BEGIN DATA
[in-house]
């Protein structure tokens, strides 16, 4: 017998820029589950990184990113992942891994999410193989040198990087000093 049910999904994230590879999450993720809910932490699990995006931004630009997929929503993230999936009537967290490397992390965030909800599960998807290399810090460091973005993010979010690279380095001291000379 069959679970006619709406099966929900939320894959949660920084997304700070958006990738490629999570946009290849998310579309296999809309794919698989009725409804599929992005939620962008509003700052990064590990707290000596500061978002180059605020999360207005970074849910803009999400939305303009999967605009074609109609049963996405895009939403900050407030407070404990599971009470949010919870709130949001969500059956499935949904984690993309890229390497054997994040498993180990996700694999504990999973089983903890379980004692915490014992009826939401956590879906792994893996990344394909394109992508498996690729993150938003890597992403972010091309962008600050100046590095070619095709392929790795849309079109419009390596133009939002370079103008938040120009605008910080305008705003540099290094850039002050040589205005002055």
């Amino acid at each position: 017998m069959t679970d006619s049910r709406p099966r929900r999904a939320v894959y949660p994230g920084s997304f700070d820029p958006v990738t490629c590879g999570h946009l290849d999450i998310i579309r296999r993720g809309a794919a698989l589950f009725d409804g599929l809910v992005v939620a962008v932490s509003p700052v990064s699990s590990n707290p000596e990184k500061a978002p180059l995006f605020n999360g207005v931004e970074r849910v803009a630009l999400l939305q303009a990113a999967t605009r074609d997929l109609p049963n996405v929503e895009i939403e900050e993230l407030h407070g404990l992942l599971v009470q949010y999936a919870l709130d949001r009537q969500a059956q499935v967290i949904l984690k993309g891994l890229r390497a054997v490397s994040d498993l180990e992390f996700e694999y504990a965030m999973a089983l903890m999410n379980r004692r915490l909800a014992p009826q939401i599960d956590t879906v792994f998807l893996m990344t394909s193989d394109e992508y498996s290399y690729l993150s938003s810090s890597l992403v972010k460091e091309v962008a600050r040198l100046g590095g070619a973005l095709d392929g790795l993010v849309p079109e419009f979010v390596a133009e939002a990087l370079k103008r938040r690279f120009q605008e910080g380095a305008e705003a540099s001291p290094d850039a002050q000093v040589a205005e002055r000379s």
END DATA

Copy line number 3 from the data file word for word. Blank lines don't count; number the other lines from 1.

């Amino acid at each position: 017998m069959t679970d006619s049910r709406p099966r929900r999904a939320v894959y949660p994230g920084s997304f700070d820029p958006v990738t490629c590879g999570h946009l290849d999450i998310i579309r296999r993720g809309a794919a698989l589950f009725d409804g599929l809910v992005v939620a962008v932490s509003p700052v990064s699990s590990n707290p000596e990184k500061a978002p180059l995006f605020n999360g207005v931004e970074r849910v803009a630009l999400l939305q303009a990113a999967t605009r074609d997929l109609p049963n996405v929503e895009i939403e900050e993230l407030h407070g404990l992942l599971v009470q949010y999936a919870l709130d949001r009537q969500a059956q499935v967290i949904l984690k993309g891994l890229r390497a054997v490397s994040d498993l180990e992390f996700e694999y504990a965030m999973a089983l903890m999410n379980r004692r915490l909800a014992p009826q939401i599960d956590t879906v792994f998807l893996m990344t394909s193989d394109e992508y498996s290399y690729l993150s938003s810090s890597l992403v972010k460091e091309v962008a600050r040198l100046g590095g070619a973005l095709d392929g790795l993010v849309p079109e419009f979010v390596a133009e939002a990087l370079k103008r938040r690279f120009q605008e910080g380095a305008e705003a540099s001291p290094d850039a002050q000093v040589a205005e002055r000379s």